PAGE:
GI Radiology > Esophagus > Structural Abnormalities

Structural Abnormalities of the Esophagus

Diverticula

Clinical

Esophageal diverticula can be classified based on their location (i.e. cervical, midesophageal, epiphrenic, intramural, or intraluminal) or by mechanism of formation (i.e. traction versus pulsion). The diverticular walls may contain all esophageal layers (traction) or may only contain mucosa and submucosa herniating through the muscular layer (pulsion). Most often, esophageal diverticula are found incidentally and asymptomatic. However, if the diverticula is large enough it may fill with food or fluids and compress the true lumen of the esophagus causing dysphagia.

Zenker's diverticula or posterior hypopharyngeal diverticula are of the pulsion type. They are acquired lesions where mucosa herniates through an area of weakness around the cricopharyngeus muscle. Premature contraction or muscle incoordination of the cricopharyngeus muscle produces increased intraluminal pressure. This phenomenon is also known as Killian's dehiscence. Zenker's diverticula are often found in older patients who present with dysphagia, regurgitation of undigested food, choking, hoarseness, halitosis or even a neck mass.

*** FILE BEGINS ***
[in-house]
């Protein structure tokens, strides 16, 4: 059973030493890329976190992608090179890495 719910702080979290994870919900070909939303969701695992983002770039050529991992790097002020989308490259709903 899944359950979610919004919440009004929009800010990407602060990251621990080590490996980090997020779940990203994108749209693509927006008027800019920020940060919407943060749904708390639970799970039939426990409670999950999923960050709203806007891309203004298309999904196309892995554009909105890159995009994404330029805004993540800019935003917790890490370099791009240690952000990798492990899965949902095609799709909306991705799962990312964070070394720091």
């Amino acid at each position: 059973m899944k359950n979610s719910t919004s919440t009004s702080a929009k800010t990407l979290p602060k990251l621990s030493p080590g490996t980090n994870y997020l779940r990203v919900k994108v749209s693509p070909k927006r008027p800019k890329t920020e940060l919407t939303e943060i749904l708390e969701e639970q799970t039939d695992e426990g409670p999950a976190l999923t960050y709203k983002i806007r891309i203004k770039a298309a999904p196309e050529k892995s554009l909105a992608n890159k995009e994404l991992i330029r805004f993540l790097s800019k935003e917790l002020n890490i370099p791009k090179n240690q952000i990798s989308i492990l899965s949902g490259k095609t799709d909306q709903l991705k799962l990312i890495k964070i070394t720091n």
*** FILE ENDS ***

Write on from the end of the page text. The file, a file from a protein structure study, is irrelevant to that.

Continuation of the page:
Radiological findings

Zenker's diverticula appear as a posterior bulge of the distal pharyngeal wall above the cricopharyngeus muscle. They are best visualized during a barium swallow in the lateral projection.
Killian-Jamieson diverticula occur in a triangular area of weakness in the cervical esophagus below the cricopharyngeus muscle in contrast to Zenker's diverticula. Most patients with Killian-Jamieson diverticula are asymptomatic, but some may present with dysphagia or regurgitation of undigested food. On lateral projections, the sac is anterior to the cervical esophagus below the level of the cricopharyngeus.

Image "A" depicts the frontal view of a large barium-filled sac (Z) below the level of the hypopharynx. Image "B" is a lateral view depicting a large Zenker's diverticula (Z) in the posterior cervical esophagus.

 

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